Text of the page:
Work hours, pay issues, questions, oh my! As a small business owner or manager, the requirements governing meal break laws and other compensation issues can seem trickier than traveling the Yellow Brick Road. My FAQ guide to work hours and pay issues, which are governed by the Fair Labor Standards Act (FLSA), will help you sort it all out:
How many hours are required for full-time and part-time employment?
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Although the FLSA doesn’t require employers to give time off for breaks or meals, some states may have their own meal break laws. When employers do offer short breaks (up to about 20 minutes), federal law dictates that employees must be compensated. Work break laws also say that employers do not need to compensate for meal breaks (a minimum of 30 minutes).
Do I need to pay extra to employees working nights or shift work? Is it necessary to pay extra for weekend work?
No. Employers aren’t required by law to pay extra for night or shift work. Work hour laws also don’t dictate employers pay extra for weekend work. However, if the night and weekend workers are non-exempt and work more than 40 hours in a work week, Department of Labor laws say they must be paid overtime.
Are there Department of Labor laws regarding flexible schedules?
The FSLA does not govern flexible work schedules, which are typically defined as those that allow personnel to vary arrival and/or departure times. Flexible work schedules are often considered a matter between the employer and the employee.
How can I make sure I’m compliant with vacation pay rules?
Employers aren’t required to pay employees for time not worked. That includes vacations and sick leave as well as holidays. Since there is no federal vacation pay law, paid time off is a matter between the employer and the employee.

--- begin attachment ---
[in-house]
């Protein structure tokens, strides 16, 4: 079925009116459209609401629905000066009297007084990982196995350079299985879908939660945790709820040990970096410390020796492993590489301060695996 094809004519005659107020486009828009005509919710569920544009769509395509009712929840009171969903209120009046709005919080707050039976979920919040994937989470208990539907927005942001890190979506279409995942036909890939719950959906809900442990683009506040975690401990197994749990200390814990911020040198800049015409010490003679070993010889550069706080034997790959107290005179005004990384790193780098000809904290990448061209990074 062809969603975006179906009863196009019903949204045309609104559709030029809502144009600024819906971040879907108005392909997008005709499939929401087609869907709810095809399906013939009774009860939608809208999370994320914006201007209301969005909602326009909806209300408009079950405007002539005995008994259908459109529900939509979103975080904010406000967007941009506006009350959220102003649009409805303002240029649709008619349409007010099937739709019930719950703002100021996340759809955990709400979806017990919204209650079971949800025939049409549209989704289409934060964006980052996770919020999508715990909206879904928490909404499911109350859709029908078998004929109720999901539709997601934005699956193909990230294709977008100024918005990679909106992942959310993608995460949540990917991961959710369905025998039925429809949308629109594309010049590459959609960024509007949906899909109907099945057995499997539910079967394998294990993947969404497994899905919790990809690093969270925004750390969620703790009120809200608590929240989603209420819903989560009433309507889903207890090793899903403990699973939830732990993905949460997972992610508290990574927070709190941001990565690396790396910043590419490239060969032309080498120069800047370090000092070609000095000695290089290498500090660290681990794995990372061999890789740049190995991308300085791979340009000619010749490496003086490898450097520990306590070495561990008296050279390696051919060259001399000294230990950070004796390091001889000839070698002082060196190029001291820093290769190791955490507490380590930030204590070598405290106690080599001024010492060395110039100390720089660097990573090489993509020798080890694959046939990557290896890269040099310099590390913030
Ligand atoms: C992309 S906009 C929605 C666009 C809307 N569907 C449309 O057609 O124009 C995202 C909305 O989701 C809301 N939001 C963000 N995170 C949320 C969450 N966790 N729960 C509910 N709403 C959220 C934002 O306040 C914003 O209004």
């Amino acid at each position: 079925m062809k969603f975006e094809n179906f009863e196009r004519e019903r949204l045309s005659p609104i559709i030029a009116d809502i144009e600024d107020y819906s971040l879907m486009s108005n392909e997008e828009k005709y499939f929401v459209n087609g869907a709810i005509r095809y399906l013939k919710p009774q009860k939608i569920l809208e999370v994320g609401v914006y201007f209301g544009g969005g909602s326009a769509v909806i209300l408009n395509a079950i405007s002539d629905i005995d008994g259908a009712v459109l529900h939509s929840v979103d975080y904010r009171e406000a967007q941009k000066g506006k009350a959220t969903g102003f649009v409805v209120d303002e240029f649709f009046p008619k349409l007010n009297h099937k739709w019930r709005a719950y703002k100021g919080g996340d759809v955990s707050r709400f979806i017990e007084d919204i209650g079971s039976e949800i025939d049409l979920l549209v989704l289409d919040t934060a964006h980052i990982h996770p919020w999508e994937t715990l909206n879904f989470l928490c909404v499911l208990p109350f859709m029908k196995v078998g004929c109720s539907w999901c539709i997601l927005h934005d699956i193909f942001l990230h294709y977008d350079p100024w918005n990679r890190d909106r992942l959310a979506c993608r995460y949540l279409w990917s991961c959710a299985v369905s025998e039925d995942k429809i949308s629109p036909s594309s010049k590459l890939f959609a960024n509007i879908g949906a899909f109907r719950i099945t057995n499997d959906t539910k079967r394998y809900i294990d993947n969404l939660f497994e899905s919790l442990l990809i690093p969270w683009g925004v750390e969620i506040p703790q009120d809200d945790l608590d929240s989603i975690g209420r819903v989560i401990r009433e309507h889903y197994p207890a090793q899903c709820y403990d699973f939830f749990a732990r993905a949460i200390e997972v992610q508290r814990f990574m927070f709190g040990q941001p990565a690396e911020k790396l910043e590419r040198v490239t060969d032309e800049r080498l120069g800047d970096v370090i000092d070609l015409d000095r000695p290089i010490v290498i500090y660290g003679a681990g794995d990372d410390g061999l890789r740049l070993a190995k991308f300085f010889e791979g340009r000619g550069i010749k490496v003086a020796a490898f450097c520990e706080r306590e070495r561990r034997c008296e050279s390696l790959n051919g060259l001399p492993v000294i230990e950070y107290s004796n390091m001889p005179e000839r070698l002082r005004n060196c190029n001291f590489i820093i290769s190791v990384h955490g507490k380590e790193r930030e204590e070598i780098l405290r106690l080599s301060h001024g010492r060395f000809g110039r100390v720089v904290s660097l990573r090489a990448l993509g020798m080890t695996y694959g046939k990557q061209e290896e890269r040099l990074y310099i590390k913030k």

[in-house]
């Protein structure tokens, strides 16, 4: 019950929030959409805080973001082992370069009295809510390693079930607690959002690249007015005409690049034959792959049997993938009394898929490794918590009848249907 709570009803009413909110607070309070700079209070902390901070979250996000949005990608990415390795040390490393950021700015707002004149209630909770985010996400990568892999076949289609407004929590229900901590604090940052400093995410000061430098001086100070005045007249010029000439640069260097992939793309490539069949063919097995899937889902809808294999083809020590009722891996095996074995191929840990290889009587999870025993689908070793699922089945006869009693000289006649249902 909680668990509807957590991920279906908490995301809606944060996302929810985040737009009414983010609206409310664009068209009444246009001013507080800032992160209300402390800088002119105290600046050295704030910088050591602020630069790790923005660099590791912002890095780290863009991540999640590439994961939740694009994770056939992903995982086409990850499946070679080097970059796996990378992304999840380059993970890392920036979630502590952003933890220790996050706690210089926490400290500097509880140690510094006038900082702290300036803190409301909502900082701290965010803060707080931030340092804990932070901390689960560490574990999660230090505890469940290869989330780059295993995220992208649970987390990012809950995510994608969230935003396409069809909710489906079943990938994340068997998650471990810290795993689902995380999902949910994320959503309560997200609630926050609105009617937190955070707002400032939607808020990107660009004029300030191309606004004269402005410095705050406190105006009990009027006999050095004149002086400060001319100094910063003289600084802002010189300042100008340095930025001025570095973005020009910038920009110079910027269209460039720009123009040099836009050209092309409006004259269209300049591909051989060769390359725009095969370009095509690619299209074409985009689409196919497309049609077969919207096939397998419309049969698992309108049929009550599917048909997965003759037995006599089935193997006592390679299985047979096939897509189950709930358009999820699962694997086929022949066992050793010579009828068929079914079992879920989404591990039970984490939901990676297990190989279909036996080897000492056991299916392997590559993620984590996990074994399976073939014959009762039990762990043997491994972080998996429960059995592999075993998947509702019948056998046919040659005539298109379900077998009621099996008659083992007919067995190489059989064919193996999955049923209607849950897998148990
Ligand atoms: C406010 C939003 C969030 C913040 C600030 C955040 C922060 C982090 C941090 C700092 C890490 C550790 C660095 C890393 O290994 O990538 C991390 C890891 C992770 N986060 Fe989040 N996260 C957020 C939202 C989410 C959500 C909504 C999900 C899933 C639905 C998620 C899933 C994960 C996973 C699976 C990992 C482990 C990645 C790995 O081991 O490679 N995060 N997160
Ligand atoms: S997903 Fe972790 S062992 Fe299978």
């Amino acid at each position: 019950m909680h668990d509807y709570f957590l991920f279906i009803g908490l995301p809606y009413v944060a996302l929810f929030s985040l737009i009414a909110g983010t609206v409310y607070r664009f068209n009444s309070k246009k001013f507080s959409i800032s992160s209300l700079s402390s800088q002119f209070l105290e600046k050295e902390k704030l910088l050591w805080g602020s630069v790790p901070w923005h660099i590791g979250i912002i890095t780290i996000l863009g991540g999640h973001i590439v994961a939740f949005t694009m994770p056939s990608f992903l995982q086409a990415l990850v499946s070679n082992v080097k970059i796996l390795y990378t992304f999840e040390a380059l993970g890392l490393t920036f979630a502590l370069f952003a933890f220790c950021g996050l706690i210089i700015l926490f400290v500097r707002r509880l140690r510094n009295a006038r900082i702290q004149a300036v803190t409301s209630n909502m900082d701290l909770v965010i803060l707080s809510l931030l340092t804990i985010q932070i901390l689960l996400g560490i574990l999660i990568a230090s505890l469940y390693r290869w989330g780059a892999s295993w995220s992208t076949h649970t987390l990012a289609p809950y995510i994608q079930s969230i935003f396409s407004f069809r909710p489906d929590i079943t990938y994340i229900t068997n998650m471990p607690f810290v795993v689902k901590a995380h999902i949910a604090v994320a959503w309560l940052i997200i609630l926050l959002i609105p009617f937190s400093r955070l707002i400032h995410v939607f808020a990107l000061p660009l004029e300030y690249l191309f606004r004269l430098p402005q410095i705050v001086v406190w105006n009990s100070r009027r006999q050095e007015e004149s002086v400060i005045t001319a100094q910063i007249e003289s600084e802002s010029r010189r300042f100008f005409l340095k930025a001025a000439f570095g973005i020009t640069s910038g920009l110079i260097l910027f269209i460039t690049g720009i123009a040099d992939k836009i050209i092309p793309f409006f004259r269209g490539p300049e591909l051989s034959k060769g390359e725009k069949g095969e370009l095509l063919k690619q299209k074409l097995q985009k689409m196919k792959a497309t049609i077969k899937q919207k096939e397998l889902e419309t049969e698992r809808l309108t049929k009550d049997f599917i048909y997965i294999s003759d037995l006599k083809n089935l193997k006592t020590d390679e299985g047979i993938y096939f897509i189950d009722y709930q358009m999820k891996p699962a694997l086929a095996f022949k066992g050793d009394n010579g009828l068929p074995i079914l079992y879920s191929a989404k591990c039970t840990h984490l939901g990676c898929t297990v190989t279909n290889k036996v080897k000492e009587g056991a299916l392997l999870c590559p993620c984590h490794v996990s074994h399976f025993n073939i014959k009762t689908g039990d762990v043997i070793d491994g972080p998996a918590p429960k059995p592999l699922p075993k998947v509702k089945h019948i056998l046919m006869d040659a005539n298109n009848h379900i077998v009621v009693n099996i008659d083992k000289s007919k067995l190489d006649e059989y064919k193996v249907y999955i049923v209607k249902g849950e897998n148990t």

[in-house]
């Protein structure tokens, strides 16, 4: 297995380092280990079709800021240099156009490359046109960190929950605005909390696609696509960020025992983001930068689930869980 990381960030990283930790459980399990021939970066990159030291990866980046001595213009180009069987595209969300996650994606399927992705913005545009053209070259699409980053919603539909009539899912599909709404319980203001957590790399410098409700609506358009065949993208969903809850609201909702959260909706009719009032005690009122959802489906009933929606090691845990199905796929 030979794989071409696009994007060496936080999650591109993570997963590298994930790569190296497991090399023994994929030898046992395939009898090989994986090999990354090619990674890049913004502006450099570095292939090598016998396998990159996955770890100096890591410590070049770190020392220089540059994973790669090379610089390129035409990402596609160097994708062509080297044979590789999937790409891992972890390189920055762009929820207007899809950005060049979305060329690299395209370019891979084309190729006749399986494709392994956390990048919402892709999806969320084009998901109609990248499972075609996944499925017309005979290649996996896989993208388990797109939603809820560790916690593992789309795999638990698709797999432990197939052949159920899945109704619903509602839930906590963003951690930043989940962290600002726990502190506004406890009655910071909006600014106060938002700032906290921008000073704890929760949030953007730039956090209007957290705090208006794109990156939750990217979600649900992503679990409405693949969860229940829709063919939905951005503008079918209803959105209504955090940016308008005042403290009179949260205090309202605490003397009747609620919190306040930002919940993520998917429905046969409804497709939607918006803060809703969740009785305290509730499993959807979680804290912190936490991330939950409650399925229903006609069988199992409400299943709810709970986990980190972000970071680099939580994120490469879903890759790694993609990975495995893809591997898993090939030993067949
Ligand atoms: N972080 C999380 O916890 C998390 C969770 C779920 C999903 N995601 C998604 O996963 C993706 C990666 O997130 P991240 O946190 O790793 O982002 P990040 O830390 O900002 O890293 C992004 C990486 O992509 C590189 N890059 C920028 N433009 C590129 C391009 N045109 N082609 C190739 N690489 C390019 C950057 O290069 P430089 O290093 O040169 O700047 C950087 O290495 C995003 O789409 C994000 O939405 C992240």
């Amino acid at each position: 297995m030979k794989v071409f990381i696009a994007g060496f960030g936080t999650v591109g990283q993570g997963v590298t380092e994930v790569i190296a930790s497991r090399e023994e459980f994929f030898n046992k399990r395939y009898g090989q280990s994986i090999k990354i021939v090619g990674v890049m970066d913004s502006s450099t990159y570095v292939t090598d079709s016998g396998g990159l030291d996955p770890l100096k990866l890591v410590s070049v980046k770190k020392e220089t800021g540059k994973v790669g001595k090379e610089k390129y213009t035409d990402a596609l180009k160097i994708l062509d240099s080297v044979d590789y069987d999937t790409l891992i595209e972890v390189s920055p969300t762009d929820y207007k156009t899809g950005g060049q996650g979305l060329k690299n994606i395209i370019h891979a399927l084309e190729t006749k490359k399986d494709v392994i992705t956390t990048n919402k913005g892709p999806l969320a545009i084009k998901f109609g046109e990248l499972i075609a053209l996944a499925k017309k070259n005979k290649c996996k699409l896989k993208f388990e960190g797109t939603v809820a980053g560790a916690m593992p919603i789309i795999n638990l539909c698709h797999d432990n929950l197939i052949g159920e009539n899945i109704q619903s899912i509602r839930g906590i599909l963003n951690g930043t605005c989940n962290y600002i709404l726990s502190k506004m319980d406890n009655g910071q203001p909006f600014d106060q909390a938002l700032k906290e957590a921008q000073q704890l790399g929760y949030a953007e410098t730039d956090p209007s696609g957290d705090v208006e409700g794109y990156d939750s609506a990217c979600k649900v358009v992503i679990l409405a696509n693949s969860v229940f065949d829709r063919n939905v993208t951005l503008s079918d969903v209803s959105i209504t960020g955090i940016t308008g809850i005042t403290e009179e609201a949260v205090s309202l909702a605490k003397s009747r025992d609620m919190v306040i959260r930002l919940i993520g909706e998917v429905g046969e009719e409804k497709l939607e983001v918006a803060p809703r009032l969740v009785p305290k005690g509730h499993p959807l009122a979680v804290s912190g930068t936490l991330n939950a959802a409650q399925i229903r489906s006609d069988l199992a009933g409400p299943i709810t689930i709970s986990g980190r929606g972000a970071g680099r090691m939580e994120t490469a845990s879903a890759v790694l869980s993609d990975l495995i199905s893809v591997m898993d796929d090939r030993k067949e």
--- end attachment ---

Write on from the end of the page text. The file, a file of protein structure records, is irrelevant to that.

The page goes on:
Is there a sick leave entitlement?
Although employers are not required to pay for sick leave, the Family and Medical Leave Act (FMLA) says that covered and eligible employees are entitled to up to 12 weeks of unpaid leave for certain medical situations that affect the worker or a member of the employee’s immediate family.
Also, if an employer offers sick leave and the worker leaves before using all of it, FLSA sick time law says the employer is not required to pay the worker for that time.
Non-compliance can be worse than the Wicked Witch of the West.
The Wicked Witch may have had her band of flying monkeys, but the Department of Labor can make non-compliance a costly and time-consuming nightmare for your small business. Know the ins and outs of employment law, from vacation pay rules to sick leave payment, so you can make the management decisions that build a strong and profitable business.
Get more answers in the post: Work Hour Laws & Pay Issues FAQ, Part II.
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